3. I’m sure the extra sugar didn’t help. I’ve heard it makes people a little hyper-sensitive, hyper-active, etc. Life happens. Blessings…


    • Hi Carol Ann – I’m not sure if it was the sugar, but I think we have proof that kids aren’t the only ones who can get a little sugar high.



    Funny post, Tracy!

    And yes….being Italian, my family always waited until we were all sitting around the table to have discussions/debates. We didn’t argue, but rather talked loudly while discussing things, but to anyone else it would probably sound like an argument.

    When my stepmother married my father, she was totally shocked at how we acted at the dinner table because she came from a very quiet and reserved family, that NEVER spoke at the dinner table.

    Have a great Monday, my friend!


    • But Ron, how can the Italian’s talk and eat at the same time without waving forks and knives around in the air? Hope you are having a fabulous week as well!


  5. Definitely a debate with a sprinking of argument! 🙂


    • Yeah, we were into the whole she said, he said thing…classic debate material. At least it wasn’t religion or politics!


  6. I live by the philosophy, “It’s better to be happy than right.” Most of the time it’s enough to know I’m right. I just let things drop and let people think what they want. You’d be surprised how many times people come back later and say, “You know, you were right about that…”


  7. LOL!
    what a fun post, and great pictures to boot! Glad I met you through this a-z!



  8. Not so much around the table– in the car. My three sons sometimes get groucht and territorial while driving. (=

    Stop by my blog and pick up your blog award! (=


    • Ha! When I was little, my parents would draw an imaginary line down the middle of the back seat and my sister and I were not to cross it, or else! Thanks for the award!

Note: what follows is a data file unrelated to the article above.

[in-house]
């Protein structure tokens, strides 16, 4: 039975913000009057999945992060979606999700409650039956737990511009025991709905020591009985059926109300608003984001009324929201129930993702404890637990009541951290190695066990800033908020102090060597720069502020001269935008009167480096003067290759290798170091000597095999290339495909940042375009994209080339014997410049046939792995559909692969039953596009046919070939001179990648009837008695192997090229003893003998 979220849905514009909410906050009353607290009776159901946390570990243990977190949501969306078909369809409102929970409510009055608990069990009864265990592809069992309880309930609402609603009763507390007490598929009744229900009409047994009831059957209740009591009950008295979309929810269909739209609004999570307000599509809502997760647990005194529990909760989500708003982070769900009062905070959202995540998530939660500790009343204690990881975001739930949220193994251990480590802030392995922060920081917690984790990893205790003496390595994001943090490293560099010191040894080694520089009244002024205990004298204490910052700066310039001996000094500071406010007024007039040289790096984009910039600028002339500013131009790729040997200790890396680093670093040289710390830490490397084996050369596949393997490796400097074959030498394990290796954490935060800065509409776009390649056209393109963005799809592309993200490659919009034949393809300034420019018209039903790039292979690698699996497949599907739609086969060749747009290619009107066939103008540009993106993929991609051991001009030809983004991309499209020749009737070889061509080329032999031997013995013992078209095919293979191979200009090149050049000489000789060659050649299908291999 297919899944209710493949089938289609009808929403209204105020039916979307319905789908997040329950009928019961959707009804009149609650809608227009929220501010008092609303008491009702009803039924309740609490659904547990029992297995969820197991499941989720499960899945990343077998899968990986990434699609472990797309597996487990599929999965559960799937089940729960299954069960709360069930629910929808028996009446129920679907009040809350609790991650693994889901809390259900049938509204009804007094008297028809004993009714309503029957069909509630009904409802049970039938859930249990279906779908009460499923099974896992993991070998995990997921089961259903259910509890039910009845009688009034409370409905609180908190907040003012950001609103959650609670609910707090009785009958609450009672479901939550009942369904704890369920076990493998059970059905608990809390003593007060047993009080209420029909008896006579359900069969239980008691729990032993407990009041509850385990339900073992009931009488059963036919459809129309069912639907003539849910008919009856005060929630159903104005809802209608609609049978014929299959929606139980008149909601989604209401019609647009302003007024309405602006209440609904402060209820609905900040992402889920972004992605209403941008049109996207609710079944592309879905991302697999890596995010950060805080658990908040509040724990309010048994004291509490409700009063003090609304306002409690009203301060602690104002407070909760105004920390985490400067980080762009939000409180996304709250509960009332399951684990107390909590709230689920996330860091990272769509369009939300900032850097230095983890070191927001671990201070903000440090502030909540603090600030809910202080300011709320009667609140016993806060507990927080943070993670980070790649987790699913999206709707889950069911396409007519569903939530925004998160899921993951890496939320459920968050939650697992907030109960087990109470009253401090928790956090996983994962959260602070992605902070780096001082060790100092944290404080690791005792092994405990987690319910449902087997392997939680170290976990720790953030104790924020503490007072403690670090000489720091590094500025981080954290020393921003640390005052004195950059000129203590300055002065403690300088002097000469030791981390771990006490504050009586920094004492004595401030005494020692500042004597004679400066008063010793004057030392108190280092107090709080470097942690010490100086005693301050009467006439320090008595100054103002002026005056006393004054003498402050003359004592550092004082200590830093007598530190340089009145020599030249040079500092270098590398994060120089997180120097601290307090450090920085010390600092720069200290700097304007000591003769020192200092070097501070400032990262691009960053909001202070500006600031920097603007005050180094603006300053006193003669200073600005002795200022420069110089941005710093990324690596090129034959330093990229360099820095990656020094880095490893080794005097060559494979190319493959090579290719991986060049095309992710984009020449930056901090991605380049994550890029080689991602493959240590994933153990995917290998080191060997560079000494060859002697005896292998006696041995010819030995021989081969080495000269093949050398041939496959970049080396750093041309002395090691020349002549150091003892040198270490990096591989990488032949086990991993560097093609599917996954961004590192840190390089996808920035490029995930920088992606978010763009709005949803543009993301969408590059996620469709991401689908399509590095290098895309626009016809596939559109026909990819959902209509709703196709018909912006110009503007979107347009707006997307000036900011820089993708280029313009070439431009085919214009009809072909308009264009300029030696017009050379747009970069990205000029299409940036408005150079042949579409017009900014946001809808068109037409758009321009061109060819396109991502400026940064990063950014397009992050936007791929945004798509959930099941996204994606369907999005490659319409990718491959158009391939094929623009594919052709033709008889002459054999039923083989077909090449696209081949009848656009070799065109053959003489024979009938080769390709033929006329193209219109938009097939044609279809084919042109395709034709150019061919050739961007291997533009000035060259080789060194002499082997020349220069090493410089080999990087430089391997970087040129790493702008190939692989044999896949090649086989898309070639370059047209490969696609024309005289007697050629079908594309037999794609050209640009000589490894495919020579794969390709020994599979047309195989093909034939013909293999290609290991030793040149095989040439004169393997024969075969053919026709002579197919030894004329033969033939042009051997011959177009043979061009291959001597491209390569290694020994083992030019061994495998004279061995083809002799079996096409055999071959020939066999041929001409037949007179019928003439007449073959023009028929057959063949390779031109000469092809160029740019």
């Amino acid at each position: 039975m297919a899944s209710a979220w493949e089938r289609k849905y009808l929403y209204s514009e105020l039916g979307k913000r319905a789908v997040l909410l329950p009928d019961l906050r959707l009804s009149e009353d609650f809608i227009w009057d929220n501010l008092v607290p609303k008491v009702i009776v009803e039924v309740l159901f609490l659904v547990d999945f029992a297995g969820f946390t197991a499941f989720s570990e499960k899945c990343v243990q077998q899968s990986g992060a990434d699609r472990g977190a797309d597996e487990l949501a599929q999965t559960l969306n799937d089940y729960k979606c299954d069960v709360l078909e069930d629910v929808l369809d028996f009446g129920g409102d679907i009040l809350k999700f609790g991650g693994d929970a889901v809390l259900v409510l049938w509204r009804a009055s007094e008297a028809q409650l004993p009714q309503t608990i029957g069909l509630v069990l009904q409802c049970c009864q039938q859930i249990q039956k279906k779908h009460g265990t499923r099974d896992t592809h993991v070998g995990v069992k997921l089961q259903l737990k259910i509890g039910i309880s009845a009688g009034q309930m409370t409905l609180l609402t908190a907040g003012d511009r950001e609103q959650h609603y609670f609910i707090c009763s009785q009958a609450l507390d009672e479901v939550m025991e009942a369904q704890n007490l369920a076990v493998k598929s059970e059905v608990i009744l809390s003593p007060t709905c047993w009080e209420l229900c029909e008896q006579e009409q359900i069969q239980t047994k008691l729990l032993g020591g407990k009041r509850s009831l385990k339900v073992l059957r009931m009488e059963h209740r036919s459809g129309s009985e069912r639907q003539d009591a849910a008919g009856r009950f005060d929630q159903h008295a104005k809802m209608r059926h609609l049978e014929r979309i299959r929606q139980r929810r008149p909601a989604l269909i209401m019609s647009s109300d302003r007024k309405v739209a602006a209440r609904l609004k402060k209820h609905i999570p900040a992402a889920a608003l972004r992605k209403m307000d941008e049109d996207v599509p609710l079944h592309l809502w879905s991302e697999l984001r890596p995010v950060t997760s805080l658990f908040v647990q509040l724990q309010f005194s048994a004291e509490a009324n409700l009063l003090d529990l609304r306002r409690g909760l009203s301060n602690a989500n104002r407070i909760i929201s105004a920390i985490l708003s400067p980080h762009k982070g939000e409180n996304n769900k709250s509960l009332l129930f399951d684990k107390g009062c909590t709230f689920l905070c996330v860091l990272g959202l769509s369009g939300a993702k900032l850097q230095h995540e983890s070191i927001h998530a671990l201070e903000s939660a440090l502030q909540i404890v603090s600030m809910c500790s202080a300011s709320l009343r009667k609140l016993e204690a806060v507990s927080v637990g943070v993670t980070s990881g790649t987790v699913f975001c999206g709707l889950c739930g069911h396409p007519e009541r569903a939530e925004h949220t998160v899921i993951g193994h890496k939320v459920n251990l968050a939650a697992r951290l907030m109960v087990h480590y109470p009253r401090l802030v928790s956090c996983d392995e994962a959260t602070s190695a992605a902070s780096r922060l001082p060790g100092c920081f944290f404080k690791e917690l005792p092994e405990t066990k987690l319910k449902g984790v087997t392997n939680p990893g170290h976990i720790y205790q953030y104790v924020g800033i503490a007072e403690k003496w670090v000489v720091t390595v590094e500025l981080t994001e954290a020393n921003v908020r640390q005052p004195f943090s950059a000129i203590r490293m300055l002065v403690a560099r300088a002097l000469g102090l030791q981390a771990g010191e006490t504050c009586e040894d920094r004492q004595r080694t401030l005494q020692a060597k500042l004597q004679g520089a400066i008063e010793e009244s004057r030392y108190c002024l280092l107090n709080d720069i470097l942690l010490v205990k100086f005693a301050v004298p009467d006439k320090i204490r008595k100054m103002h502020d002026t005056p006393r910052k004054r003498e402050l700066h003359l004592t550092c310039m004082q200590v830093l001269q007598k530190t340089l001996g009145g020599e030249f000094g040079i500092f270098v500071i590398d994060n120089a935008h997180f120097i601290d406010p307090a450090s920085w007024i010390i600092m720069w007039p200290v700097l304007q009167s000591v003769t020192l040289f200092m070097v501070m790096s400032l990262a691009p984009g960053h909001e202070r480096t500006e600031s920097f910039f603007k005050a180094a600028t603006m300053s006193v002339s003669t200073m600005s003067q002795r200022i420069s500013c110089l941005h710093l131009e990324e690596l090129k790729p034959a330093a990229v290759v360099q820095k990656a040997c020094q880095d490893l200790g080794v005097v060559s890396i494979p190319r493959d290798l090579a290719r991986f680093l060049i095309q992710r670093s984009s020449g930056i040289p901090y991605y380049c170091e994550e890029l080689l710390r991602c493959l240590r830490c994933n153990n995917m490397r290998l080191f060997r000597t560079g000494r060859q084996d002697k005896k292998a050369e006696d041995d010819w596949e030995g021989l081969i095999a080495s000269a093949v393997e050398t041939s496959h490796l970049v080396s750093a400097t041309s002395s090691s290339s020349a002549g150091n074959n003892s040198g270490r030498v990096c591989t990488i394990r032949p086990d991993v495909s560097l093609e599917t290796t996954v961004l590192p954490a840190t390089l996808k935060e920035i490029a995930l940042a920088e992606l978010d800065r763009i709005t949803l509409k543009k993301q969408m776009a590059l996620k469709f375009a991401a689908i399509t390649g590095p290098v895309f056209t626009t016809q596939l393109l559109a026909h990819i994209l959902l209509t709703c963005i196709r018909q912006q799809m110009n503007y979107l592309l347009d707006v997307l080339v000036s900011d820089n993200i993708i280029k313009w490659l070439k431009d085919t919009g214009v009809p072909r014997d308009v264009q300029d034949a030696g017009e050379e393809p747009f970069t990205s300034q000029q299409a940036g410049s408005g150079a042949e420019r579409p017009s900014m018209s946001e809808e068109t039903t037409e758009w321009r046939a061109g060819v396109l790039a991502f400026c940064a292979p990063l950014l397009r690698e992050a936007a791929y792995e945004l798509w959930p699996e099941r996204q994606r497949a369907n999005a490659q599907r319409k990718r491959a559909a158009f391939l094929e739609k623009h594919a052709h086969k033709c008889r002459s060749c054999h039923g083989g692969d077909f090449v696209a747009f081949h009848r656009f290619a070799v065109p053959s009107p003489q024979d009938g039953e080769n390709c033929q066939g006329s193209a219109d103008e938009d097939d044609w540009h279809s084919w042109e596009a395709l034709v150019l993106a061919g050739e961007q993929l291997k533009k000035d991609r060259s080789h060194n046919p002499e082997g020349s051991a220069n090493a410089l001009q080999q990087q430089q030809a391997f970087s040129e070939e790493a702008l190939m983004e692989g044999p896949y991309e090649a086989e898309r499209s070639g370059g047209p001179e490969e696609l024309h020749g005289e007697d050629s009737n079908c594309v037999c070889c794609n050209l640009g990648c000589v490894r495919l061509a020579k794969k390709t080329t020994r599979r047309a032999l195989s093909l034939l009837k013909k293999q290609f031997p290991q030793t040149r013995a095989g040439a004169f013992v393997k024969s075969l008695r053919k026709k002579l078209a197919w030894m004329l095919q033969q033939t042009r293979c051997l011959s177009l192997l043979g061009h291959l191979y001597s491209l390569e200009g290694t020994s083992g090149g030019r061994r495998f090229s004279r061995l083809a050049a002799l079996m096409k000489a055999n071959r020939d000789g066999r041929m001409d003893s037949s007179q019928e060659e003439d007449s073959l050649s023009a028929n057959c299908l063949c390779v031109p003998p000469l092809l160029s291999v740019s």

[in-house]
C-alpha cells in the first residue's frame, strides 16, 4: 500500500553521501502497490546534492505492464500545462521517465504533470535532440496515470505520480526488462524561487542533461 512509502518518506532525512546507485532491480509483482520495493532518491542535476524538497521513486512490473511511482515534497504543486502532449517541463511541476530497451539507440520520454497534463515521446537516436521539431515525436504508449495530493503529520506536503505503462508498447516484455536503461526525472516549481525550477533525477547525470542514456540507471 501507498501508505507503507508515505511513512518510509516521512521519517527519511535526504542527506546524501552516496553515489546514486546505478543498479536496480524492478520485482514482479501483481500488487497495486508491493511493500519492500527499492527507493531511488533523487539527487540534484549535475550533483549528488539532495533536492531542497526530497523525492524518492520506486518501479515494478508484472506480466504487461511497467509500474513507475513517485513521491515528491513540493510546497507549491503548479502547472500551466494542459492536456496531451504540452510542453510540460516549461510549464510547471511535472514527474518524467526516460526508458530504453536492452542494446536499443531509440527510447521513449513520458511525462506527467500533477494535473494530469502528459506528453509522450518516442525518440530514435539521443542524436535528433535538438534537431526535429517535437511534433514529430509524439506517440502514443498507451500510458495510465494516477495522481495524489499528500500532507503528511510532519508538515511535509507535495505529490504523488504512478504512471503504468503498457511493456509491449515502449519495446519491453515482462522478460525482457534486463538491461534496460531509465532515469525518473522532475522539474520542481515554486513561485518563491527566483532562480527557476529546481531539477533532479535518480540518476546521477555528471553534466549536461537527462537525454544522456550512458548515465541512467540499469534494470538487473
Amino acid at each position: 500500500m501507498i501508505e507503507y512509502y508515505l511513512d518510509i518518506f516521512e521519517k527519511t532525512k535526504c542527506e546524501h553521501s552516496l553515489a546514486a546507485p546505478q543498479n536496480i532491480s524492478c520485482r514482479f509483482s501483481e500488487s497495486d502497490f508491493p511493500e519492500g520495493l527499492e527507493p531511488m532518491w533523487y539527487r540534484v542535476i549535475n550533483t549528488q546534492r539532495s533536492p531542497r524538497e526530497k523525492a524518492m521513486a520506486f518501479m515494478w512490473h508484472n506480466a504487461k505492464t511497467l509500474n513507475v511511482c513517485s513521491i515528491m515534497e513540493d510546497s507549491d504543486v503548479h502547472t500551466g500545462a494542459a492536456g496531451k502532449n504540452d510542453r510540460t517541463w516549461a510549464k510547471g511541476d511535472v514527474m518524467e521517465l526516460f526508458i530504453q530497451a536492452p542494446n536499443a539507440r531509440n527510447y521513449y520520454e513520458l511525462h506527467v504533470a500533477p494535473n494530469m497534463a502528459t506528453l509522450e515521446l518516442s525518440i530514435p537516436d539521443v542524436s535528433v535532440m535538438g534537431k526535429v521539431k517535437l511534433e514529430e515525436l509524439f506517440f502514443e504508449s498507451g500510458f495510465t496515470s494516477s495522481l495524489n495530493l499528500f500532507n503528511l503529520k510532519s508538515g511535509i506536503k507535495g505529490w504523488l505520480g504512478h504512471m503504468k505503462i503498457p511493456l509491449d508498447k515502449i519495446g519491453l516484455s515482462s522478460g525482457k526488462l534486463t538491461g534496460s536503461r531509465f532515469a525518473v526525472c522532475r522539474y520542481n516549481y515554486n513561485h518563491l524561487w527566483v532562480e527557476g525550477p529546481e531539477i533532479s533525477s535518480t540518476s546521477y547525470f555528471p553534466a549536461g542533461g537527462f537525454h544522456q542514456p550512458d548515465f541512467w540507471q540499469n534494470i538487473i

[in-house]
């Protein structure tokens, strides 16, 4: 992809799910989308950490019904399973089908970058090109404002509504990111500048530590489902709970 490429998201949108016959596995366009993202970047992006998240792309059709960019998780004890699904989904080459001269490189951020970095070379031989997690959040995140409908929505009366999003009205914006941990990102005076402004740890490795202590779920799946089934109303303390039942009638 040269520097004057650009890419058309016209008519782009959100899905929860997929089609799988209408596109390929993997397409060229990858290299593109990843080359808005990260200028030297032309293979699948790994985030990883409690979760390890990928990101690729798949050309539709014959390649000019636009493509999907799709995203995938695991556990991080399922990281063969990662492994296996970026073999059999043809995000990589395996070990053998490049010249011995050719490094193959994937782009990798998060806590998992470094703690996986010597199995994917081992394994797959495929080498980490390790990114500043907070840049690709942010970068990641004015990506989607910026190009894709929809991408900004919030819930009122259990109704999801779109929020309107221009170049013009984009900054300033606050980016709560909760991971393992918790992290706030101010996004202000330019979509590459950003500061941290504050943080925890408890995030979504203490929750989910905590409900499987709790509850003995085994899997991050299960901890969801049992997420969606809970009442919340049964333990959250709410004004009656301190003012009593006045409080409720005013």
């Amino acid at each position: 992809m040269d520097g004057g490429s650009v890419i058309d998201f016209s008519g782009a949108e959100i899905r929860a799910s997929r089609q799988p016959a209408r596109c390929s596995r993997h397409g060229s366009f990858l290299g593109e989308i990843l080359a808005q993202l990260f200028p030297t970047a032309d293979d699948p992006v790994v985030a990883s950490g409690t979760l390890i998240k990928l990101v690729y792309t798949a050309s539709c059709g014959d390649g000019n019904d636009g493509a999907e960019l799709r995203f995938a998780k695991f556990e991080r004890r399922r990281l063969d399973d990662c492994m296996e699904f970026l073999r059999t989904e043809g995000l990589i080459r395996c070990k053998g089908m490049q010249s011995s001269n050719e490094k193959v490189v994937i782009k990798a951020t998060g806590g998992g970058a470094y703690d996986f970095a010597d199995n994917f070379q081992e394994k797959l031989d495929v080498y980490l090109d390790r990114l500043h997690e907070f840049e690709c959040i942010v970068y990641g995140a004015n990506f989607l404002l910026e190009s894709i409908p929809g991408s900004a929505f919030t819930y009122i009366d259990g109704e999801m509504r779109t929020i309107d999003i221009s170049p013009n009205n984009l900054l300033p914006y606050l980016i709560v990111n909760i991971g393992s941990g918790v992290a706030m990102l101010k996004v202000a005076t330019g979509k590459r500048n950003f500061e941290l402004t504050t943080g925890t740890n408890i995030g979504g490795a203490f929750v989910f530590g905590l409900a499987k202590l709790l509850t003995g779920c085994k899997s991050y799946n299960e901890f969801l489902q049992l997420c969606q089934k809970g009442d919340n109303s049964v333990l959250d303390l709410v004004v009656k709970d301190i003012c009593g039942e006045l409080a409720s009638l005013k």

9. Not to sound like the Brady Bunch because we’re far from it, but we really don’t have any family arguments about such things. I guess we’re too busy acting silly and talking over old times.


  10. Sugar and noodles and bean sprouts, oh my! I guess it takes any kind of trigger, even the slightest, to set off such an argument. But at least it made for a memorable episode in your lives. Next time by all means, include the umpire!

    And it’s a pleasure to meet you via the A-Z Challenge!


  11. Hi Tracy…

    I don’t know whether you intended it, but comments are closed in the post above. I’ve noticed that on several WP bloggers blogs today. Maybe it’s a technical glitch?

    Anyway, I just wanted you to know I stopped by to read your most recent post.



  12. Sadly I never knew family meals around a table… BUT bickering, fighting, arguing, demolishing… now THAT my family is good at, and they don’t even NEED a table! hahaha

    Have to add though… do you know what a bean sprout make me think of… I’m thinking the conception scene of “Look Who’s Talking”… hahaha